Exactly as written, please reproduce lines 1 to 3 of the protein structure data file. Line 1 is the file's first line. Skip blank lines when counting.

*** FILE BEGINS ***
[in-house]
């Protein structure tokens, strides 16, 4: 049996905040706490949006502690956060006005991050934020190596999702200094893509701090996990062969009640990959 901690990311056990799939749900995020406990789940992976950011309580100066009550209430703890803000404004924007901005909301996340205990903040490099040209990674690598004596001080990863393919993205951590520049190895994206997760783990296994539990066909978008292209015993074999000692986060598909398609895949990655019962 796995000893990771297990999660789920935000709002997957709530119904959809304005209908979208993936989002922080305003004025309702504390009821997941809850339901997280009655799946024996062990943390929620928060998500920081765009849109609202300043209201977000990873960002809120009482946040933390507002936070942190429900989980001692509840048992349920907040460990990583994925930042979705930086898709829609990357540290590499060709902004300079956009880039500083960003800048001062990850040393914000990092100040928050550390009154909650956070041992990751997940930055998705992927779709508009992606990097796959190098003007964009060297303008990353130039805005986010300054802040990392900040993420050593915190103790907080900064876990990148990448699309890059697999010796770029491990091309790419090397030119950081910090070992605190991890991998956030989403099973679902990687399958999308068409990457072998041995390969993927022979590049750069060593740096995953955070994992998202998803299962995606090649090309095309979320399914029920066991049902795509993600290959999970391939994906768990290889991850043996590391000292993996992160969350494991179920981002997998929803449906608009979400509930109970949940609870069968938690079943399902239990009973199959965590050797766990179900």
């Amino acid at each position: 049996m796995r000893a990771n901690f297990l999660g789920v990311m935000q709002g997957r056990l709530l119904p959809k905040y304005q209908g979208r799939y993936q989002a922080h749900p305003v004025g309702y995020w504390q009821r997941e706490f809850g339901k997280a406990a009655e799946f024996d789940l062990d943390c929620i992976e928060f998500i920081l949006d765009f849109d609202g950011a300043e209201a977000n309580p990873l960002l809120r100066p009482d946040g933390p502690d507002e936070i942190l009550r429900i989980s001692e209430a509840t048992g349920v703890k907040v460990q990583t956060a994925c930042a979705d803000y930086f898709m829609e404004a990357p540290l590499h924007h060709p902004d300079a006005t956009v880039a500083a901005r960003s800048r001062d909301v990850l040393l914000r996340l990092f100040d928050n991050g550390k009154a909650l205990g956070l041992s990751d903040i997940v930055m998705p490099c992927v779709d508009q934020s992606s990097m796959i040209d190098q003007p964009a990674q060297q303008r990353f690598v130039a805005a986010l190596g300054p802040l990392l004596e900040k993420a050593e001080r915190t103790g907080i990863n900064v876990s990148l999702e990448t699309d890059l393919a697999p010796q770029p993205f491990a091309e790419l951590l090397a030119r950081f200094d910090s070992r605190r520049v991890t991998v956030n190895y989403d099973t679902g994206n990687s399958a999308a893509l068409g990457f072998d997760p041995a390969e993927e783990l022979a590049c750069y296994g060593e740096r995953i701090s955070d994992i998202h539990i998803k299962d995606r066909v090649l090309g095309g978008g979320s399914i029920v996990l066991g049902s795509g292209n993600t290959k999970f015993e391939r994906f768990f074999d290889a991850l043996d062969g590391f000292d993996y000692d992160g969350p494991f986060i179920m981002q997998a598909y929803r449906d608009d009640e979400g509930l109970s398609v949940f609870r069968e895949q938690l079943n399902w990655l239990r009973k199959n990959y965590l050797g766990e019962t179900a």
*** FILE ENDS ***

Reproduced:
[in-house]
């Protein structure tokens, strides 16, 4: 049996905040706490949006502690956060006005991050934020190596999702200094893509701090996990062969009640990959 901690990311056990799939749900995020406990789940992976950011309580100066009550209430703890803000404004924007901005909301996340205990903040490099040209990674690598004596001080990863393919993205951590520049190895994206997760783990296994539990066909978008292209015993074999000692986060598909398609895949990655019962 796995000893990771297990999660789920935000709002997957709530119904959809304005209908979208993936989002922080305003004025309702504390009821997941809850339901997280009655799946024996062990943390929620928060998500920081765009849109609202300043209201977000990873960002809120009482946040933390507002936070942190429900989980001692509840048992349920907040460990990583994925930042979705930086898709829609990357540290590499060709902004300079956009880039500083960003800048001062990850040393914000990092100040928050550390009154909650956070041992990751997940930055998705992927779709508009992606990097796959190098003007964009060297303008990353130039805005986010300054802040990392900040993420050593915190103790907080900064876990990148990448699309890059697999010796770029491990091309790419090397030119950081910090070992605190991890991998956030989403099973679902990687399958999308068409990457072998041995390969993927022979590049750069060593740096995953955070994992998202998803299962995606090649090309095309979320399914029920066991049902795509993600290959999970391939994906768990290889991850043996590391000292993996992160969350494991179920981002997998929803449906608009979400509930109970949940609870069968938690079943399902239990009973199959965590050797766990179900």
């Amino acid at each position: 049996m796995r000893a990771n901690f297990l999660g789920v990311m935000q709002g997957r056990l709530l119904p959809k905040y304005q209908g979208r799939y993936q989002a922080h749900p305003v004025g309702y995020w504390q009821r997941e706490f809850g339901k997280a406990a009655e799946f024996d789940l062990d943390c929620i992976e928060f998500i920081l949006d765009f849109d609202g950011a300043e209201a977000n309580p990873l960002l809120r100066p009482d946040g933390p502690d507002e936070i942190l009550r429900i989980s001692e209430a509840t048992g349920v703890k907040v460990q990583t956060a994925c930042a979705d803000y930086f898709m829609e404004a990357p540290l590499h924007h060709p902004d300079a006005t956009v880039a500083a901005r960003s800048r001062d909301v990850l040393l914000r996340l990092f100040d928050n991050g550390k009154a909650l205990g956070l041992s990751d903040i997940v930055m998705p490099c992927v779709d508009q934020s992606s990097m796959i040209d190098q003007p964009a990674q060297q303008r990353f690598v130039a805005a986010l190596g300054p802040l990392l004596e900040k993420a050593e001080r915190t103790g907080i990863n900064v876990s990148l999702e990448t699309d890059l393919a697999p010796q770029p993205f491990a091309e790419l951590l090397a030119r950081f200094d910090s070992r605190r520049v991890t991998v956030n190895y989403d099973t679902g994206n990687s399958a999308a893509l068409g990457f072998d997760p041995a390969e993927e783990l022979a590049c750069y296994g060593e740096r995953i701090s955070d994992i998202h539990i998803k299962d995606r066909v090649l090309g095309g978008g979320s399914i029920v996990l066991g049902s795509g292209n993600t290959k999970f015993e391939r994906f768990f074999d290889a991850l043996d062969g590391f000292d993996y000692d992160g969350p494991f986060i179920m981002q997998a598909y929803r449906d608009d009640e979400g509930l109970s398609v949940f609870r069968e895949q938690l079943n399902w990655l239990r009973k199959n990959y965590l050797g766990e019962t179900a």